One of the major puzzles in astronomy today is the nature of the mysterious force that astronomers have dubbed “dark energy.” And one tool in understanding this force is encoded in the distribution of clusters of galaxies in the universe. Thus, new work by a team of astronomers that has yielded exquisitely precise distances of a large sample of clusters may lead to breakthroughs in understanding the expansion history of our universe.

Astronomers have known for more than 80 years that our universe is expanding from an event called the Big Bang. In 2011, the Nobel Prize in physics was awarded for the even more exciting discovery that the rate of expansion is increasing, rather than slowing down as might be expected. The cause of this acceleration, referred to as dark energy, is not understood.

“By looking at galaxy clusters at different epochs in cosmic history, astronomers can explore whether dark energy has acted differently at different times in the history of the universe,” said Jeeseon Song from the University of Michigan, Ann Arbor. “Galaxies, including our own Milky Way Galaxy, are vast assemblages of stars and gas. Clusters of galaxies, conglomerates of tens to hundreds of galaxies, are the largest structures in the universe. They are dynamically changing and aging over time, and that is very crucial in cosmological studies because that's where we can see how dark energy is acting on the universe, pulling the clusters apart.” By studying the distribution of clusters at different times in the past, astronomers detect what dark energy does to the universe, allowing them to figure out what dark energy is.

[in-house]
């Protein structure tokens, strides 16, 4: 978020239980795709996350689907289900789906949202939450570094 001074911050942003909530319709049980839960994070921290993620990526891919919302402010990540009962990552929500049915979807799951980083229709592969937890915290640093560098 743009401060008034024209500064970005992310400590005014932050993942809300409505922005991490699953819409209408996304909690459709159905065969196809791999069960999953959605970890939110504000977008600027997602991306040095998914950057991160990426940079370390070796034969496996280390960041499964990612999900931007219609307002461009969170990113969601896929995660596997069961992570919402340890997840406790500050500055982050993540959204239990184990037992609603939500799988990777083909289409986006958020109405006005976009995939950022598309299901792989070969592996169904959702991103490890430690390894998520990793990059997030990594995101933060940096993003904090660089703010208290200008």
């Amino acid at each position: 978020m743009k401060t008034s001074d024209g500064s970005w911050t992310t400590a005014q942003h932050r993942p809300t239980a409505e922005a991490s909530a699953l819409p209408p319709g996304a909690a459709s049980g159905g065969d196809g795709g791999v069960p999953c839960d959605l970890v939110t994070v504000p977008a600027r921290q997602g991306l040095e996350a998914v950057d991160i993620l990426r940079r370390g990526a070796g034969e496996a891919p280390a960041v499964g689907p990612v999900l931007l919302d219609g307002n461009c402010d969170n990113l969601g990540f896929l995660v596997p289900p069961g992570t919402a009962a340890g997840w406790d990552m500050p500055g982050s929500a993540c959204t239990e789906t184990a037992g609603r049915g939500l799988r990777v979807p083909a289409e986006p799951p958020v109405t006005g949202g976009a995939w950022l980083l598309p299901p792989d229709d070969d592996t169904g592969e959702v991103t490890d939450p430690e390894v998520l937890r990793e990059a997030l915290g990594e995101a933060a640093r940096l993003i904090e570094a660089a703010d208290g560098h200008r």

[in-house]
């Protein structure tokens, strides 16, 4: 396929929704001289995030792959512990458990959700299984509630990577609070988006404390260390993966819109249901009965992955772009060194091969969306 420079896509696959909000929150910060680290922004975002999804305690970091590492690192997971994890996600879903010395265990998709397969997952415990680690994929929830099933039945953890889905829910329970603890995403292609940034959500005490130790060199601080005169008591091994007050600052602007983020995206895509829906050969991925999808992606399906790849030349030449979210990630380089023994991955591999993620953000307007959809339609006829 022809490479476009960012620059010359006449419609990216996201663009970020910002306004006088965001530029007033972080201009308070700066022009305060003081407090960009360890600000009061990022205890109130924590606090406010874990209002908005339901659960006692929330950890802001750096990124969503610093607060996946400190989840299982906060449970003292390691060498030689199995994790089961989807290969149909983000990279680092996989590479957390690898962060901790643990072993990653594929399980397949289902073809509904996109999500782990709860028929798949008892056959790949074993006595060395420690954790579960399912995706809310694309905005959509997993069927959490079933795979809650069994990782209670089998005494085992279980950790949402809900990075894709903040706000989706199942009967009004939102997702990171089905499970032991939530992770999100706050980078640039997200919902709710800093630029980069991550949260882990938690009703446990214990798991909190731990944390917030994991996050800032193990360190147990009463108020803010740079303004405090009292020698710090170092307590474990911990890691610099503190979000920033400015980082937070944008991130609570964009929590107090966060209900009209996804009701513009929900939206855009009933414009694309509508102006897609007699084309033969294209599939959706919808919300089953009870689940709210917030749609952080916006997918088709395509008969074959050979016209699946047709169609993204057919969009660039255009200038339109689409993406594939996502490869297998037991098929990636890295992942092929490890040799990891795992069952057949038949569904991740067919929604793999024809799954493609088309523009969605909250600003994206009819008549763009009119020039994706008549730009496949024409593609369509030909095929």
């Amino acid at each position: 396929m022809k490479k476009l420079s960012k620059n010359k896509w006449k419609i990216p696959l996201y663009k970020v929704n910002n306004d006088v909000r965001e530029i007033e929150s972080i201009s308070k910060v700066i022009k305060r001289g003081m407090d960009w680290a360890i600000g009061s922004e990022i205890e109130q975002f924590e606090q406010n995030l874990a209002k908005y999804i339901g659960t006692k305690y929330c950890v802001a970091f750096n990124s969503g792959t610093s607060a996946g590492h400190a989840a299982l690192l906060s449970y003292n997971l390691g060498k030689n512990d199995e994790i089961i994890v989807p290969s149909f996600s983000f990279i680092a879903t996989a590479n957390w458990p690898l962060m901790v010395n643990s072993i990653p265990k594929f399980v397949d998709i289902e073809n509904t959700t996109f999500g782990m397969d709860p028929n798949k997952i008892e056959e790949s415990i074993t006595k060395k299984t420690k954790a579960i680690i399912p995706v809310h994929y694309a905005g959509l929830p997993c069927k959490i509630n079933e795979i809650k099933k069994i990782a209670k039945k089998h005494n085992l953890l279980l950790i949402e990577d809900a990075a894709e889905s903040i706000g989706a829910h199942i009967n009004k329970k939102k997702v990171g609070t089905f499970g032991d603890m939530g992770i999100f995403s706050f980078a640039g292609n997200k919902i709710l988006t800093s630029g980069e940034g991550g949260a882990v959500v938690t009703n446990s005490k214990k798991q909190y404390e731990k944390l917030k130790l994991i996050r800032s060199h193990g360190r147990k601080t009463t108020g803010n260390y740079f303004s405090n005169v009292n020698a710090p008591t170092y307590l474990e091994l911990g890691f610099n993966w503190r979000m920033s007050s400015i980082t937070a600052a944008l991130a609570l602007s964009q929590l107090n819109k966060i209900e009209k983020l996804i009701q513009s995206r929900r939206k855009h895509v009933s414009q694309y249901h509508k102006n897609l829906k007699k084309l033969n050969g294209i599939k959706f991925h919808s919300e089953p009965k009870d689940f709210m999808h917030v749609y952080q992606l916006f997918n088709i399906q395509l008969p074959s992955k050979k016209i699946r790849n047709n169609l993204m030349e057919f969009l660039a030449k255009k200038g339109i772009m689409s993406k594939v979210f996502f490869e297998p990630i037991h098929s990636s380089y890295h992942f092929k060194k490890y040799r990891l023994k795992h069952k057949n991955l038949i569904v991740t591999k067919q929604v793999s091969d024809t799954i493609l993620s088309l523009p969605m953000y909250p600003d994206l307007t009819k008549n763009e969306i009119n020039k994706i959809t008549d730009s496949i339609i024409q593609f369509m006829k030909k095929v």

The team has identified an important sample of galaxy clusters whose distances have been determined accurately enough to study how the density of galaxy clusters varies with the age of the universe. To do this, they began with observations from the South Pole Telescope, a millimeter-wavelength survey telescope. Crucial follow-up work at the Blanco Telescope 4-meter at Cerro Tololo Inter-American Observatory in Chile enabled them to refine cluster distances to within a few percent. The Blanco Telescope celebrates its 50th anniversary this year, but with modern instrumentation such as the Mosaic camera used in this study, it still plays a vital role in cutting-edge research.

It has been known for decades that in the expanding universe the farther away an object is, the faster it is receding from us. Measuring velocity is based on an effect seen in everyday life: As an object moves farther away, its light shifts to longer, or redder, wavelengths — called redshift. As an object moves closer, the light wavelengths shorten, shifting to blue. This Doppler shift of light waves is used by highway patrols to measure the velocity of cars on the highway.

Because of the expansion of the universe, objects with large redshifts are not only far away, but also are observed as they were a long time in the past. The galaxy clusters in this study have an average redshift of about 0.6. At this redshift, the universe was only about half of its present age of 13.7 billion years. But the clusters span a range in distance from those close enough to be seen almost as they are in the present universe, to some with redshift as large as 1.4, which means we see them as they appeared when the universe was less than a third of its present age.